Lindhard, Anne. Willa Cather Site. 13 Jan. 2002. 19 Jan. 2005 <http://fp.image.dk/fpemarxlind/>.
Cather never had any romantic interest in men – her emotional life centered around women.
Lindhard, Anne. Willa Cather Site. 13 Jan. 2002. 19 Jan. 2005 <http://fp.image.dk/fpemarxlind/>.
Whether lesbian or not, which is a question greatly debated, her estrangement from conventional sexuality and sex roles is a major underlying theme in most of her writings and it shapes many of her main characters.
Lindhard, Anne. Willa Cather Site. 13 Jan. 2002. 19 Jan. 2005 <http://fp.image.dk/fpemarxlind/>.
In her personal life, Cather lived with Edith Lewis, another Nebraskan which she had met in 1903, from 1908 until her death in 1947.
Lindhard, Anne. Willa Cather Site. 13 Jan. 2002. 19 Jan. 2005 <http://fp.image.dk/fpemarxlind/>.
Despite her relatively happy, personal life (even if marred by poor health), Cather became increasingly distressed with the world around her.
Lindhard, Anne. Willa Cather Site. 13 Jan. 2002. 19 Jan. 2005 <http://fp.image.dk/fpemarxlind/>.
She – like so many other modernist writers – was troubled by the growing mechanization and mass-produced quality of American society.
Lindhard, Anne. Willa Cather Site. 13 Jan. 2002. 19 Jan. 2005 <http://fp.image.dk/fpemarxlind/>.
In 1922, she wrote that the world broke in two for her. This was also the time when her writing took a new direction and became more concerned with finding alternative values to the materialistic life she increasingly felt around her.
Lindhard, Anne. Willa Cather Site. 13 Jan. 2002. 19 Jan. 2005 <http://fp.image.dk/fpemarxlind/>.
Both of the novels from this second stage, A Lost Lady (1923) and The Professor’s House (1925), deal with spiritual and cultural crisis for the main characters. The frustration with modern society and the sense of spiritual decay were also reflected in Willa Cather’s personal life, when she, parallel to entering her new line of writing, in 1922 joined the Episcopal Church.
Lindhard, Anne. Willa Cather Site. 13 Jan. 2002. 19 Jan. 2005 <http://fp.image.dk/fpemarxlind/>.
In 1926, Willa Cather’s writings entered into their third stage. This period was initiated by the novel Death Comes for the Archbishop in which Cather reveals a newfound theme – the vanished past of the American Southwest where nature and Christianity is opposed to modern urban life and society.
Lindhard, Anne. Willa Cather Site. 13 Jan. 2002. 19 Jan. 2005 <http://fp.image.dk/fpemarxlind/>.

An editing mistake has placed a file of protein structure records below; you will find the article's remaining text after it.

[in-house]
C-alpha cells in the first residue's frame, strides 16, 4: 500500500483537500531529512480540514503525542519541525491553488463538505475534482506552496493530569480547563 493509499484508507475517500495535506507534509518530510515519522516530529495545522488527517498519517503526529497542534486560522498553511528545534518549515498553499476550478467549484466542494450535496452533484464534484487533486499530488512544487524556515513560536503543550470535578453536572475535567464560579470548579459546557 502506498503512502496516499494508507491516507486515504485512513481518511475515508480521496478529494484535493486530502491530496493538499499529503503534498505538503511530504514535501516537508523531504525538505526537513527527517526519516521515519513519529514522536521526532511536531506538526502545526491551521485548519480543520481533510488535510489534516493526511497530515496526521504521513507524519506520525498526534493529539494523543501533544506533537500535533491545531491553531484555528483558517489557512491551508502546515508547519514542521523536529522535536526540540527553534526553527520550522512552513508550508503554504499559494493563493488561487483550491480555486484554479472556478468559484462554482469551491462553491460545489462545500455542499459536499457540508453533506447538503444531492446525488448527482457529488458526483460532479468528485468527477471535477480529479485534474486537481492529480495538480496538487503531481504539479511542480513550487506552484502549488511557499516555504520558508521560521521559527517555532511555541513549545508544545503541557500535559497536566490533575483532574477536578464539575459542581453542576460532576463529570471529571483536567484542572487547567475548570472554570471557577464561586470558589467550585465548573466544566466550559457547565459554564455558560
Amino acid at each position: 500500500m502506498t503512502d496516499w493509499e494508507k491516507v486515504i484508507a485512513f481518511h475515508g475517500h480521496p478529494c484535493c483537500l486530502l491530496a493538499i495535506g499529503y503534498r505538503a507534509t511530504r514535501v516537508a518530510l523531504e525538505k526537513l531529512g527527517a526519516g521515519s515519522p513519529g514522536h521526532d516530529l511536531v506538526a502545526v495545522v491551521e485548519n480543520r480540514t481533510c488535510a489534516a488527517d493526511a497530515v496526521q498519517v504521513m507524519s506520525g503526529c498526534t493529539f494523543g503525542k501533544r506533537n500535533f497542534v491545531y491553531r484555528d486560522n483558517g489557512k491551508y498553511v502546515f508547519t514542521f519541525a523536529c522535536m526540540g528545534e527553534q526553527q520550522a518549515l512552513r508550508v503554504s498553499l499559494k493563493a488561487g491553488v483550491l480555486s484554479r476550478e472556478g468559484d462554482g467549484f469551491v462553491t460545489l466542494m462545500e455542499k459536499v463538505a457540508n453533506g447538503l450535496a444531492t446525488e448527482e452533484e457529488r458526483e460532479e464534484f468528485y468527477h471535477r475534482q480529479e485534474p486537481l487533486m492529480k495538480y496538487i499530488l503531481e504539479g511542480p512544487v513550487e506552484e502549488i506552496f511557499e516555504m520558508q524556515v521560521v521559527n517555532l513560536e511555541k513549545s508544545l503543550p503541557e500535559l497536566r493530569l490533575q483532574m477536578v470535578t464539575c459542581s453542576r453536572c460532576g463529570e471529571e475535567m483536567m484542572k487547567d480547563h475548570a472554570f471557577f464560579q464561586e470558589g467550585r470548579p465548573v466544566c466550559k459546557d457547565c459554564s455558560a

This highly critical view of the present as opposed to the past, which she shared with most modernists, became more pronounced as she grew older.
Lindhard, Anne. Willa Cather Site. 13 Jan. 2002. 19 Jan. 2005 <http://fp.image.dk/fpemarxlind/>.
Alongside her fictional writing, Cather was also an accomplished literary critic who produced an extensive body of critical work on the nature of art and its function in life.
Lindhard, Anne. Willa Cather Site. 13 Jan. 2002. 19 Jan. 2005 <http://fp.image.dk/fpemarxlind/>.
Her view as a critic on literature and art noticeably permeates her own fictional writings in style, language as well as form.
Lindhard, Anne. Willa Cather Site. 13 Jan. 2002. 19 Jan. 2005 <http://fp.image.dk/fpemarxlind/>.
Generally, her main focus is the description of character over plot, but not at all with the same stress on subjectivity that characterized other women writers of the time.
Lindhard, Anne. Willa Cather Site. 13 Jan. 2002. 19 Jan. 2005 <http://fp.image.dk/fpemarxlind/>.
Rather she let a life unfold through a steady but loose accumulation of conversation and internal reminiscence with minimal intrusion by a narrator, and often keeping the reader at a distance – thereby choosing to evoke character rather than explain it.
Lindhard, Anne. Willa Cather Site. 13 Jan. 2002. 19 Jan. 2005 <http://fp.image.dk/fpemarxlind/>.
Rather she let a life unfold through a steady but loose accumulation of conversation and internal reminiscence with minimal intrusion by a narrator, and often keeping the reader at a distance – thereby choosing to evoke character rather than explain it. She once described her goal as "suggestion rather than enumeration." Also, she often gives priority to the expressiveness of setting and thus letting the individuality of the character disappear in favor of a portrayal of human nature against the background of nature.
Lindhard, Anne. Willa Cather Site. 13 Jan. 2002. 19 Jan. 2005 <http://fp.image.dk/fpemarxlind/>.
Cather’s style is very condensed, almost minimalistic – she often described her work as "unfurnished" – which gives a sense of ‘top of the iceberg’ quality much in line with Hemingway’s writing. She is undoubtedly among the most important American modernist writers.
Lindhard, Anne. Willa Cather Site. 13 Jan. 2002. 19 Jan. 2005 <http://fp.image.dk/fpemarxlind/>.
In the course of her life, Willa Cather wrote 12 novels, numerous pieces of short fiction and poetry and an abundance of reviews, articles and critical texts - most of which have at some point been published in various collections. Her first novel was published after she turned 40, but she was writing most of her life - from a very early age up until her death in 1947, when she was 73 years old.
Lindhard, Anne. Willa Cather Site. 13 Jan. 2002. 19 Jan. 2005 <http://fp.image.dk/fpemarxlind/>.
Cather's work is a highly personal and passionate matter - a feature, which on occasion has led to wrongful misconceptions of the nature of her art. Many of the characters in Cather's fictional works are inspired by real life people that Cather knew or had heard of. There is thus often a noticeable (auto)biographical strain to be found in her works. In the same way, her most frequently used settings are places she knew well - especially the frontier environment of her native Nebraska.
Lindhard, Anne. Willa Cather Site. 13 Jan. 2002. 19 Jan. 2005 <http://fp.image.dk/fpemarxlind/>.
Consequently, Cather has often been dismissed as a sentimentalist and a local colorist. In such characterizations are implied that she is an author not to be taken seriously. However, this judgement is a grave misrepresentation of her work, as it is a mistake to interpret her works solely in terms of these features.
Lindhard, Anne. Willa Cather Site. 13 Jan. 2002. 19 Jan. 2005 <http://fp.image.dk/fpemarxlind/>.
In general, Cather as one of her most significant qualities mastered the art of expressing the common through the specific. Her work thus reveals a fundamental understanding of human nature and experience even if so firmly rooted in her own life.
Lindhard, Anne. Willa Cather Site. 13 Jan. 2002. 19 Jan. 2005 <http://fp.image.dk/fpemarxlind/>.